Editor, Townsman:

Bringing back banking services to the U.S. Post Office would be, in the words of a Midwest newspaper columnist, a spectacular idea. It is a win-win situation.

While generating a new revenue stream for Postal Service operations, it would also provide a convenient, less-costly way for Americans to conduct routine financial transactions such as paying bills, maintaining a checking account and financing small loans. For those who live in rural areas, where there are not many bricks-and-mortar banks available, only predatory check cashing and payday loan operations are available today for basic financial services.

Somehow the notion of family thrift, building a nest egg and saving for a rainy day has lost relevance for Americans. Today, the U.S. has one of the lowest savings rates amongst the major industrialized nations in the world. Access to easy credit has made too many families captive to mismanaging their finances, wanting it all right now and seeing the dream of retirement too many years into the future. Reopening banking services at post offices will also provide an opportunity for Americans to learn an important part of family finances — saving money.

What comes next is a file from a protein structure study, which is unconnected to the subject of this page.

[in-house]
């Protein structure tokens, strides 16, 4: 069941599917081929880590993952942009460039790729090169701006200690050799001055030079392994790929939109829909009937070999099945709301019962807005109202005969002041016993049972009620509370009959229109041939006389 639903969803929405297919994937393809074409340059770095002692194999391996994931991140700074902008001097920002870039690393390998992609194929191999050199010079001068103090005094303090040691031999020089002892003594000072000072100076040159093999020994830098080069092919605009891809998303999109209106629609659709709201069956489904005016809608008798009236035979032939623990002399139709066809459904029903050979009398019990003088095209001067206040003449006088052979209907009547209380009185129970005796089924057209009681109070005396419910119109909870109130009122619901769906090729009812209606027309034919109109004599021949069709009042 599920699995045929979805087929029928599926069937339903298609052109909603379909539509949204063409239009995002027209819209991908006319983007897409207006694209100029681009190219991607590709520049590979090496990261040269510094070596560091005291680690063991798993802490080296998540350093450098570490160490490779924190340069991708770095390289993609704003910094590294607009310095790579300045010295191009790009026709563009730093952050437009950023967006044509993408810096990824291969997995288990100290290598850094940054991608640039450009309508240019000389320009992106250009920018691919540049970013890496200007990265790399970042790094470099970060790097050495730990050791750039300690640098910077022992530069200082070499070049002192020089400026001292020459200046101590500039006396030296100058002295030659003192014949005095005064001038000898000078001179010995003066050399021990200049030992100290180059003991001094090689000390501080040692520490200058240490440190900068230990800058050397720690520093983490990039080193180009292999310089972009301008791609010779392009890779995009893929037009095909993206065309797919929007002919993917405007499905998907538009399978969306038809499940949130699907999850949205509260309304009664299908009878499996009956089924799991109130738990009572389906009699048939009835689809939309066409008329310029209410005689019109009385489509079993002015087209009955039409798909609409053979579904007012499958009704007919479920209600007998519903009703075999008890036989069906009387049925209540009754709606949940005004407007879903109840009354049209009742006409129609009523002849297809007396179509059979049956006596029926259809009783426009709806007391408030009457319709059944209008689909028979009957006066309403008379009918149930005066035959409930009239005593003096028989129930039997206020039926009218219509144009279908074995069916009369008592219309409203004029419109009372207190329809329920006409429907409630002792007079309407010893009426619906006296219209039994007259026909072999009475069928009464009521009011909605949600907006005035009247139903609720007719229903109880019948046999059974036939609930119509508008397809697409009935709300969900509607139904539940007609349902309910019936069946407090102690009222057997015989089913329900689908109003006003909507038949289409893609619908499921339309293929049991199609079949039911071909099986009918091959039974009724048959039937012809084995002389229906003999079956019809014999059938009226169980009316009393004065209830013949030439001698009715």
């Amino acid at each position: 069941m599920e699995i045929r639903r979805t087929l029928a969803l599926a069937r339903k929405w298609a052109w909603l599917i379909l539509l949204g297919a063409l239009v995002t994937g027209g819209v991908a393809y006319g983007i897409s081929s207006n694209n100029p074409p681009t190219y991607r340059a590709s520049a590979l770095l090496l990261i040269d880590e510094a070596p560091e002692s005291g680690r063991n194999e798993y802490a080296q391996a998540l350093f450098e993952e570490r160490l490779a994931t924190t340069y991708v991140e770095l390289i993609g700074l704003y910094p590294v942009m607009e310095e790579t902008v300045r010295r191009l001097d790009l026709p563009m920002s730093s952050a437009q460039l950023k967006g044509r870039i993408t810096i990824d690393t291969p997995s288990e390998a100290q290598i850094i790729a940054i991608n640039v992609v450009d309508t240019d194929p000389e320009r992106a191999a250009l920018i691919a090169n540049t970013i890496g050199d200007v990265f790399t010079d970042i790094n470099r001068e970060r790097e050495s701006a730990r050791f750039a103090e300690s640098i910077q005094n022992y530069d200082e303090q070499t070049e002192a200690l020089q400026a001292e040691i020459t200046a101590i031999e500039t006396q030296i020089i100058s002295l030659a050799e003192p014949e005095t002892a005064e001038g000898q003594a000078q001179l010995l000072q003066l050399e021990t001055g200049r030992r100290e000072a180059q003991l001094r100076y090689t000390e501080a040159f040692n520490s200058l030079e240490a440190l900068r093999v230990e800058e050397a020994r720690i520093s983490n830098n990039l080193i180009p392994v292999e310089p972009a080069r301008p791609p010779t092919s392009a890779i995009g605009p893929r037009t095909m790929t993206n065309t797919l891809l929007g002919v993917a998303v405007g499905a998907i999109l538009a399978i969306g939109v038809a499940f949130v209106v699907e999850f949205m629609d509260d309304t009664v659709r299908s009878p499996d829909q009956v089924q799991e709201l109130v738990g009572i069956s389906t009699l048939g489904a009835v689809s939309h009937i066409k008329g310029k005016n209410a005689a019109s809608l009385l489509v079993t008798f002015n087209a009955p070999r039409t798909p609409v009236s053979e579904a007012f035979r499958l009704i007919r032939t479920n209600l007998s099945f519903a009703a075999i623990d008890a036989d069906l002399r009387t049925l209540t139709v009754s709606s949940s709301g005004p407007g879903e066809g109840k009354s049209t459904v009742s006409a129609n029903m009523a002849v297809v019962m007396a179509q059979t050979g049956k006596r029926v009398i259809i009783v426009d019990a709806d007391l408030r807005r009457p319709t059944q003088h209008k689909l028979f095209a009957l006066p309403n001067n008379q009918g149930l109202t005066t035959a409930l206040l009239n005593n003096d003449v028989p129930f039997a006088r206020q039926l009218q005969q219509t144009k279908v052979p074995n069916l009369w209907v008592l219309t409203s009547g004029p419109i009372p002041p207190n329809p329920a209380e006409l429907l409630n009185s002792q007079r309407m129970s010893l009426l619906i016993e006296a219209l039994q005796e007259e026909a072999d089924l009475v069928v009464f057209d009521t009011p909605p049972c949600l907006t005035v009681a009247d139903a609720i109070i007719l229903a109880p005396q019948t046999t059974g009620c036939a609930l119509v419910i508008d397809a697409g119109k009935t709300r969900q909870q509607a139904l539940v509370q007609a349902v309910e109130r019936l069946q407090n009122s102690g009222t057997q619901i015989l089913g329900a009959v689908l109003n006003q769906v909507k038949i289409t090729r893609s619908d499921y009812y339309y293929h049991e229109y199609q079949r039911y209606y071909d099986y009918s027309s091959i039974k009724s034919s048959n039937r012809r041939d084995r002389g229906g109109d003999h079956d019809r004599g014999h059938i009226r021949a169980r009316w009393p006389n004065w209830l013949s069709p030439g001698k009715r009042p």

Taking care of family finances can be part of the everyday trip to the post office, picking up the mail and stopping by the coffee shop to say hello. Banking at the post office can also appeal to many by eliminating excessive fees and charges charged by predatory money lenders and providing opportunities for Americans to learn about thrift and saving for the future.

At present, you can purchase money orders at the post office. By providing savings and checking accounts, and safe and low-cost ways to finance small loans, modest family incomes can be stretched by reducing banking costs.

Many believe that saving money is a thing of the past. But, having good credit is the key to family finances. The ability to put money to work in savings and conservative investments is a path to building wealth in America. It’s a financial plan that could be realized by simply visiting your local post office.

John F. Zipeto

14 Canterbury St.

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